Ultimately, Dunne may achieve the one thing that seemed most unlikely in his career: a positive contribution to the law or media. The race to the bottom that he has helped to lead will temporarily be postponed due to inclement legal conditions.

Every weekday publishes what many in Washington and the media consider "must reading." Sign up for the daily JWR update. It's free. Just click here.

JWR contributorJonathan Turley is a professor of law at George Washington Law School. Click here to visit his website. Comment by clicking here.

04/01/04: One angry Tyco juror does not make twelve angry men
03/23/04: When ‘choice’ becomes tyranny
03/18/04: Valued bond between client, lawyer eroding
03/12/04: When Silence Isn't Golden: Martha Stewart's failure to testify holds a lesson for other celebrity defendants
03/09/04: Non-profits' executives avoid scrutiny, valid reforms
02/12/04: Reparations cause is coming up empty: Potential lawsuits destined to remain meritless in courts
02/03/04: Senate powder is the least of Congress' security concerns
01/29/04: Case of the Missing Evidence: Facts are often withheld from juries, which can lead to ill-informed verdicts
12/31/03: Celebrity is often its own best defense
12/27/03: U.S. soldiers lack best protective gear
12/17/03: Going for the gold in a competition of the corrupt
11/25/03: Will Malvo jurors spare life of young suspect?
11/11/03: The Black Tax: Of charlatans, crooks and victims and the reparations scam
11/04/03: Sniper case lacks appeal, public lessons of other cases
10/02/03: Is a soldier's life worth more than $650?
08/26/03: One justice wields too much power on today's Supreme Court. It's time to make the top bench much bigger
08/11/03: Don't let jobs grow on family trees
06/26/03: A Ruling That Only Goldilocks Could Love; We still don't know how much weight to give race in college admissions
06/24/03: 'Educating' Congress at the hands of lobbyists
06/12/03: Crooked arm of the law
06/10/03: Defense on lay-away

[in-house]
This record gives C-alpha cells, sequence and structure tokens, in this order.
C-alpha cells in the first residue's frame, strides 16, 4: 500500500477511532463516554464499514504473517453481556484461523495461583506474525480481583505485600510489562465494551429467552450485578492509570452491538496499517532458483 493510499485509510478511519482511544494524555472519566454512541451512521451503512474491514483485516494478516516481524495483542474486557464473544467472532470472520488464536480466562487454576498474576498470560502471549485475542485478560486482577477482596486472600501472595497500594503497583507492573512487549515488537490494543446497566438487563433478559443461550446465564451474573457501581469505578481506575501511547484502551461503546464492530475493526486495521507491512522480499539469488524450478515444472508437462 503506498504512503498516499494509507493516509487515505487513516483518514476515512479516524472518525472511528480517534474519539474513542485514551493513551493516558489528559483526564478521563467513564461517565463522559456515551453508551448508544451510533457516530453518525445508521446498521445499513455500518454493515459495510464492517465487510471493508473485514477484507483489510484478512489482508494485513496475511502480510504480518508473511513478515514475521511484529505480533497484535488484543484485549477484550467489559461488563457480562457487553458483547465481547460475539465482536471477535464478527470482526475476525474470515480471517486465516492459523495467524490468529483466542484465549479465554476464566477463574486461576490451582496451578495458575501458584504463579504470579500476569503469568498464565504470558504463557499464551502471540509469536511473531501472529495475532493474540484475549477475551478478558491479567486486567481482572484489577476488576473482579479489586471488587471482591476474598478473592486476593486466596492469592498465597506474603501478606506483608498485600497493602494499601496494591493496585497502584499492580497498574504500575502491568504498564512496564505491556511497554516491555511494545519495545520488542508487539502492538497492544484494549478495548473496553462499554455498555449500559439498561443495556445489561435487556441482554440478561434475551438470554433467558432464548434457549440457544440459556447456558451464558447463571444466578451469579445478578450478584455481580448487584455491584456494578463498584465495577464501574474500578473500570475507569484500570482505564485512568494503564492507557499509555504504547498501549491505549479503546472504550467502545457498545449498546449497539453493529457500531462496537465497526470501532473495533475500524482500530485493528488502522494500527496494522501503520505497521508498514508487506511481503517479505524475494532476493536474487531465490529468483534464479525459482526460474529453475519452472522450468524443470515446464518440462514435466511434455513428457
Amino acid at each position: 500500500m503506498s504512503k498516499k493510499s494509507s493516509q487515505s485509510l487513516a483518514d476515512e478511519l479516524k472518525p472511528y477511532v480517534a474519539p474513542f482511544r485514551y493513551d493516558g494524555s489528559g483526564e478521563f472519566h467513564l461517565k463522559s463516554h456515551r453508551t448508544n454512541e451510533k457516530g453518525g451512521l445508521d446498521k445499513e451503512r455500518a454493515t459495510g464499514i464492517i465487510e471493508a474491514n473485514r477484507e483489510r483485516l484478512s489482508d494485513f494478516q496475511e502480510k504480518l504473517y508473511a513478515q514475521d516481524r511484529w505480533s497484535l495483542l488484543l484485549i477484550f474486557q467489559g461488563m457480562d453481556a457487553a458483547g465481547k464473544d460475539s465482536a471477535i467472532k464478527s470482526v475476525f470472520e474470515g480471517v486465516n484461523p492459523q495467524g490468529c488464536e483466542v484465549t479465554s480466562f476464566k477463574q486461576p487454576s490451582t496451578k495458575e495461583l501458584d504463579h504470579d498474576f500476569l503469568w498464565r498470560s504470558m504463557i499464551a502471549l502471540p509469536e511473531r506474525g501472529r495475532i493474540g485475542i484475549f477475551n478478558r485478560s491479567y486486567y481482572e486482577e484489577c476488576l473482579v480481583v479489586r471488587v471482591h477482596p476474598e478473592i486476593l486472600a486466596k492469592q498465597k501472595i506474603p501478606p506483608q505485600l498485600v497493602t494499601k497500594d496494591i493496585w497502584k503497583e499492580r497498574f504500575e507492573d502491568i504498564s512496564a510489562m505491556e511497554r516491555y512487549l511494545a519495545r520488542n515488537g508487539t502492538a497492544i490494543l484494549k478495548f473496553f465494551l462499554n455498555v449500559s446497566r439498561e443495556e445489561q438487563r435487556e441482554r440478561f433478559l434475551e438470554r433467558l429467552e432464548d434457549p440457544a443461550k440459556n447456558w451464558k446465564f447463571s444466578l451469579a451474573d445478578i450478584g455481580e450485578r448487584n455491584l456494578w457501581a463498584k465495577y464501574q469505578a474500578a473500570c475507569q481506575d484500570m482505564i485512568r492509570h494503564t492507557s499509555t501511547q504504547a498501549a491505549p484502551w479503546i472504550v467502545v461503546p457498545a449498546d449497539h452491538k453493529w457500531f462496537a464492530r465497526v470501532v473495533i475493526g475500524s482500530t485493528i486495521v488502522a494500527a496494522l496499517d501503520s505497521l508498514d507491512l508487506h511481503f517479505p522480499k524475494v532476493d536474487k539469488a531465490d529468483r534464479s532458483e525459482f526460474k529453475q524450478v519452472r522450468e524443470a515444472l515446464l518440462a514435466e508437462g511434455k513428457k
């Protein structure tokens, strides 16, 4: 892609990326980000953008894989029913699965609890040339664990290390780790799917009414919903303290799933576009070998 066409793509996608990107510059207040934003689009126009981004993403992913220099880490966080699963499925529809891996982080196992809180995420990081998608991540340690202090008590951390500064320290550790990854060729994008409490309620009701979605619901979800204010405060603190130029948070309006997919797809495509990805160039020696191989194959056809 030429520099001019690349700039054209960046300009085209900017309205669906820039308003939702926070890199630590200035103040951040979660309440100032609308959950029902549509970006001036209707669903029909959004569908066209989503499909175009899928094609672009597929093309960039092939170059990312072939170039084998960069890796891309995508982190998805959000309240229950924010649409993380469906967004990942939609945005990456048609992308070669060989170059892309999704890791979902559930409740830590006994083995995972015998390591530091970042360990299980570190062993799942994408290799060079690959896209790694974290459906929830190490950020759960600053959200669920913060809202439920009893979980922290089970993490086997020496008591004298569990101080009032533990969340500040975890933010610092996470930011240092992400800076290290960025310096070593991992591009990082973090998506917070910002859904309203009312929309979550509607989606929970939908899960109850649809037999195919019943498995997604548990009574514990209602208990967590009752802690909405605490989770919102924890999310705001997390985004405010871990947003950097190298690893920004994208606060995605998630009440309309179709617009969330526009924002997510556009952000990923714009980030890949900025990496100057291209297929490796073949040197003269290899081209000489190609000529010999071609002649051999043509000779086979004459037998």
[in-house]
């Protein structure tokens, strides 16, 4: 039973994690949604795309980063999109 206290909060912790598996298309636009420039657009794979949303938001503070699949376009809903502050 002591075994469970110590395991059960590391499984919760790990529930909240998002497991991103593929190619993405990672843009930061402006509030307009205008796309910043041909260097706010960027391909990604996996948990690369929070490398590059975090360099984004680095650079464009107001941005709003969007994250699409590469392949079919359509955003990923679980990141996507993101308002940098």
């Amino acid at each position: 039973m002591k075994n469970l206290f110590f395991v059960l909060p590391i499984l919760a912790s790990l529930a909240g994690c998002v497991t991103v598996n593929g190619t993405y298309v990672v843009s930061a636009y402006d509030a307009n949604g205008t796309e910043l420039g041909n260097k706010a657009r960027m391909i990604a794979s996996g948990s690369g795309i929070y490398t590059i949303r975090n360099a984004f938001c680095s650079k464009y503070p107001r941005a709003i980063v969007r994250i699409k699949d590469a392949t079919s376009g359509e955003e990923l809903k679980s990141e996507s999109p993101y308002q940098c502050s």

05/23/03: Innocence doesn't pay, either
05/15/03: A see-no-evil parole system
05/08/03: An American Gulag?
05/01/03: CUNY Law gives grads a cynical parting gift
04/22/03: Congress Must Send Spammers a Message
04/16/03: End Apartheid in the State Prisons
04/07/03: NBC's sacking of Peter Arnett over a critical analysis plays well in Baghdad
03/07/03: Rights on the Rack: Alleged torture in terror war imperils U.S. standards of humanity
02/25/03: How democracy could clear our snowy streets
02/11/03: Sanity and Justice Slipping Away
01/28/03: Quit horsing around, senator
01/14/03: Public Payroll: a Family Affair; Nepotism in Washington poses a threat to institutional integrity
01/09/03: DARPA and democracy
12/24/02: The 13th juror
12/19/02: Back to the admissions morass
12/10/02: Pro-Choice at Expense of Free Speech; NOW case against abortion protester may backfire
12/02/02: A cruel bait and switch for vets
11/15/02: Junk justice
11/07/02: OUR second-class soldiers
10/30/02: 'Quirin' revisited: The dark history of a military tribunal
10/22/02: Un-American Arrests: Mass detainments of the innocent may be the ultimate form of crowd control, but the tactic is unconstitutional
10/16/02: Reverse pawn shops? Broke state officials across the country have been looking for businesses to buy their assets at a fraction of their worth to pay for budget shortfalls
10/08/02: A legal tattoo hullabaloo
10/02/02: Gagged justice sets dangerous precedent
09/25/02: The Great Salmon Rose Caper
09/17/02: Reparations: A Scam Cloaked in Racial Pain
09/12/02: This country's hidden strength
09/04/02: 1st Amendment protects even the ugliest among us
08/28/02: A secret court goes public
08/20/02: I defended Ashcroft during his nomination; he's become a constitutional menace
08/07/02: San Francisco embracing states-rights
07/31/02: Who needs Jenny Craig when you can have Johnnie Cochran?
07/22/02: The meaning of justice and the madness of Zacarias Moussauoi
07/16/02: The President vs. the Presidency
07/08/02: How one woman's whims dictates the rights of millions
07/02/02: Just say 'no' to extracurricular activities
06/24/02: Missing Ted Bundy
06/10/02: A comedy of eros06/14/02: 05/31/02: Beyond the 'reformed FBI' hype
05/23/02: Do we really need a Federal Marriage Amendment?
05/19/02: No "battlefield detainee" should leave home without a U.S. birth certificate
05/10/02: The perfect constitutional storm
04/26/02: 'Slave of Allah' wounds justice
04/12/02: The importance of being nameless
04/05/02: The adjusted value of justice
03/18/02: How Clinton got off: A law professor's take
03/11/02: Profiling and the terrorist lottery
03/05/02: Yes, Sharpton, there was a failure of justice
02/28/02: The Lay of the land
02/14/02: Living in constitutional denial
02/05/02: Legal Lesson for Afghanistan: War's Not a Slip-and-Fall Case
01/25/02: Sever "Jihad Johnny"'s ties to his homeland
01/21/02: "Out of sight, out of mind," but they're still prisoners
01/14/02: Your papers, please!
01/07/02: Prescription for disaster
12/18/01: Madison and the Mujahedeen
12/07/01: In the U.S., espionage crime is easy to understand but difficult to prove
11/19/01: What type of 'creature' would defend bin Laden?
11/19/01: Could bin Laden be acquitted in a trial?
10/28/01: The ultimate sign of the different times in which we are living
10/25/01: Al-Qaida produces killers, not thinkers
09/28/01: The Boxer rebellion and the war against terrorism
08/31/01: Bring back the silent Condit
08/27/01: Working out the body politic

© 2003, Jonathan Turley